Some General Info About Probiotics

Probiotic supplements have become relatively popular in recent years and I find that I continue to run into people with questions about them.  In my opinion, I find the science behind probiotics to make a lot of sense and I can absolutely see the health benefits behind them.  At the same time, if you’re going to consider taking them, you should know the reasons for supplementing in the first place.  Here’s a short explanation of the benefits of probiotics.

You probably already know that there are a lot of bacteria in your intestines.  Though there are some bacteria that are potentially harmful, a large majority are healthy bacterial strains such as bifidobacteria and lactobacillus.  These strains of bacteria are necessary for healthy digestion as the bacteria help break down food in order for nutrients to be absorbed through the intestinal wall. Without this help, human digestion wouldn’t be nearly as efficient.  In addition to aiding in digestion, healthy bacterial flora will also produce B vitamins!  Here you have two benefits already, more vitamins and better digestion.

A very important benefit to healthy bacterial is protection.  There is a constant battle between good and bad bacteria in the intestines as they are both constantly growing with only so much space to expand.  Fortunately, in most people the good bacteria wins and keeps the bad bacteria in check.  However, in cases of disease or many specific bowel issues, the bad bacteria can take over. Suddenly, there is an overgrowth of harmful bacteria inside of you producing toxins.  This is absolutely a situation you want to avoid.  Think of taking a probiotic as sending reinforcements into the fight.

In addition to protection from bad bacteria, healthy bacteria also form a protective layer for the intestinal lining.  Did you know that 50-70% of you immune system is located within your intestines?  This is because the food moving through your intestinal tract is potentially harmful and so the intestines are a first line of defense.  However, over time the intestines can become damaged and micro-tears can develop.  Luckily, as these tears occur, the healthy bacteria produce a patchwork that allows for a safety layer to protect the damaged tissue.  As a result, the intestinal lining is allowed to heal and no further damage may occur. There have been recent theories behind this process and a possible connection with autoimmune disease.  As so much of the immune system is located within the gut, there may be a link between an overreaction of immune function and intestinal damage. Though more research does need to take place, the preliminary philosophy does hold water.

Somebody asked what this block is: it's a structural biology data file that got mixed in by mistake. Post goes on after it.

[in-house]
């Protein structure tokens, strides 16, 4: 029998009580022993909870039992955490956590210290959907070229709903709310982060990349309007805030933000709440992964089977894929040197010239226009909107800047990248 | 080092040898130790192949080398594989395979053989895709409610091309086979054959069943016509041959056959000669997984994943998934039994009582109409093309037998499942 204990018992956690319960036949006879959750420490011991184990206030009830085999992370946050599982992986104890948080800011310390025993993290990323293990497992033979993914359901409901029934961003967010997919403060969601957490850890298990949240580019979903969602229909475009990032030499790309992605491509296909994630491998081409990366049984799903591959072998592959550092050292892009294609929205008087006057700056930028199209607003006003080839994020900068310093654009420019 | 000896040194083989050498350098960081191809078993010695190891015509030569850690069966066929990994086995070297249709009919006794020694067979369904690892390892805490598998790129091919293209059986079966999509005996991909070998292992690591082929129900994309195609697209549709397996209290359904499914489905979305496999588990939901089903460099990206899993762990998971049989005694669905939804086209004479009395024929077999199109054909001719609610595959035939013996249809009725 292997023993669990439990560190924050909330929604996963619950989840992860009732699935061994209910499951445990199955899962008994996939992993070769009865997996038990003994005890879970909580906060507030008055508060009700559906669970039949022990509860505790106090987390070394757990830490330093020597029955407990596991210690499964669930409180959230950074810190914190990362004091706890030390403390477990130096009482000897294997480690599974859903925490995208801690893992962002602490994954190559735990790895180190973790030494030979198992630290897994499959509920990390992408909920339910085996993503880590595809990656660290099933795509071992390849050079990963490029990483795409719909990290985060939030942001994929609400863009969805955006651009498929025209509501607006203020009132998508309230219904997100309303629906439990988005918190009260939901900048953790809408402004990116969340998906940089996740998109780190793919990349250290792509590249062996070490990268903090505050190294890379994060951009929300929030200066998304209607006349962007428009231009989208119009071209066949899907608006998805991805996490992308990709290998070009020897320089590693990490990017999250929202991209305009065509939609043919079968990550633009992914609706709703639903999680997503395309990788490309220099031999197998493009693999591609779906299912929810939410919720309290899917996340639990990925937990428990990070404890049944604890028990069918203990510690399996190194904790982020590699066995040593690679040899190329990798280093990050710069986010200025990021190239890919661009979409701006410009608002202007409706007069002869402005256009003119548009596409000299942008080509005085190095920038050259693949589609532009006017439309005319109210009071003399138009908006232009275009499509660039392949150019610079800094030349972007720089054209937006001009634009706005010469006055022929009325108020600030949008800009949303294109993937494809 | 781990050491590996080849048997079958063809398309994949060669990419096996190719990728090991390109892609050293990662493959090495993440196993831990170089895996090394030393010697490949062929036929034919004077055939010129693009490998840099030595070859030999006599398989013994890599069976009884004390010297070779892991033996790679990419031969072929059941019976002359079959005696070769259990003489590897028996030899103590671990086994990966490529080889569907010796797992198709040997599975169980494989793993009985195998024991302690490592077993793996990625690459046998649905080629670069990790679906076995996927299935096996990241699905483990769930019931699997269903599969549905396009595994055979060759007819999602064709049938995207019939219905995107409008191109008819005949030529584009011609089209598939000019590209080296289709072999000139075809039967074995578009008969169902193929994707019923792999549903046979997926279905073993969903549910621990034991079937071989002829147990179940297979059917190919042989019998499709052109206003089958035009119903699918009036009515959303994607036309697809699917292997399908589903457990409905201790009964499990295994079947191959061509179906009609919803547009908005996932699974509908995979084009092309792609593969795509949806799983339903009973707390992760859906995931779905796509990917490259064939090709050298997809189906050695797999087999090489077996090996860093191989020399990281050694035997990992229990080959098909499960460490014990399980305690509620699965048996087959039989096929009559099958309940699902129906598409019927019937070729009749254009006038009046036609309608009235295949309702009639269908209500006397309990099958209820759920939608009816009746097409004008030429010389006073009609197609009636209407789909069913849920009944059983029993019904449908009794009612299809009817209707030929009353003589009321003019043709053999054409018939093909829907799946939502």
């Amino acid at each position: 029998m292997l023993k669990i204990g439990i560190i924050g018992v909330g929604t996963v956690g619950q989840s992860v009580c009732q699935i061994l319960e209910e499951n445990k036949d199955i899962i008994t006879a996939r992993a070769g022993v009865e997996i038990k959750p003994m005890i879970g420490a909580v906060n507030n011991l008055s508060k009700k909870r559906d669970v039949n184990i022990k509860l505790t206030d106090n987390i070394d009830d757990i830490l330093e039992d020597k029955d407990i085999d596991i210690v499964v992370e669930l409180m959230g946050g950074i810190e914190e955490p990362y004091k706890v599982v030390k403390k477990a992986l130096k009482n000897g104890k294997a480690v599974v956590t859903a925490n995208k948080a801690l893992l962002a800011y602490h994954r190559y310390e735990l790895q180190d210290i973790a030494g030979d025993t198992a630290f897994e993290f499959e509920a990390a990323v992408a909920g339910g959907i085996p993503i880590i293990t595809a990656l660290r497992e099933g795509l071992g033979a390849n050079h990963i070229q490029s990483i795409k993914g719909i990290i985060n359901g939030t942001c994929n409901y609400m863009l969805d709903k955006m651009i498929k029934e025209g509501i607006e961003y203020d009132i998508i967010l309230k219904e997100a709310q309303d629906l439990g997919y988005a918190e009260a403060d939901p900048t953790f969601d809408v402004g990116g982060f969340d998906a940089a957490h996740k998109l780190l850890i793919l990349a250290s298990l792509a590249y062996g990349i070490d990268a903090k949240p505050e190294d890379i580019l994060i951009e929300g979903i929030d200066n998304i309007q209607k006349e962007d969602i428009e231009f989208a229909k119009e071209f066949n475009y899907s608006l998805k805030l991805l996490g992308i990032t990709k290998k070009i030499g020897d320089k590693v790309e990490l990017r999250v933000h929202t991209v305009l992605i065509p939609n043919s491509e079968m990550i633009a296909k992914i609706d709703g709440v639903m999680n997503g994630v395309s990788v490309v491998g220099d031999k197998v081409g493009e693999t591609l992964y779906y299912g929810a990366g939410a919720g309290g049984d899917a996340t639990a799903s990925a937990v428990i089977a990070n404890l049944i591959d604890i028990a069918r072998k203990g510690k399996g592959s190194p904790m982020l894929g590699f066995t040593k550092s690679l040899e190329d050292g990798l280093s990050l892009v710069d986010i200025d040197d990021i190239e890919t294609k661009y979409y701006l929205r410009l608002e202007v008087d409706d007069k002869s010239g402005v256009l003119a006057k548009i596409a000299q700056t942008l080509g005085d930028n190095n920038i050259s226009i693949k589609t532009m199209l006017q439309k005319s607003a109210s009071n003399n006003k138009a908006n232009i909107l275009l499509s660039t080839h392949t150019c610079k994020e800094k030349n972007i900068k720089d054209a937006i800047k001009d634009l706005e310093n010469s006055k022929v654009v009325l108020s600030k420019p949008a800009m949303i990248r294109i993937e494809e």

One last point to mention antibiotic medications.  When taking an antibiotic, there is a danger in developing an intestinal infection as a side effect.  This is because the antibiotic in use will kill every bacteria in the body, even that good bacteria in your gut.  As your healthy bacteria die off, space develops for the bad bacteria to fill in and this can lead to bigger issues.  Therefore, if you are on antibiotic therapy, supplementing with a probiotic should be your first priority.

If you do decide to supplement with a probiotic, look for a product that sells a quantity of colony units in the billions.  For example, the product that I recommend contains 15 billion units.  And don’t be fooled by yogurt.  Though they claim to have probiotic qualities, the numbers are much too low to make any difference.

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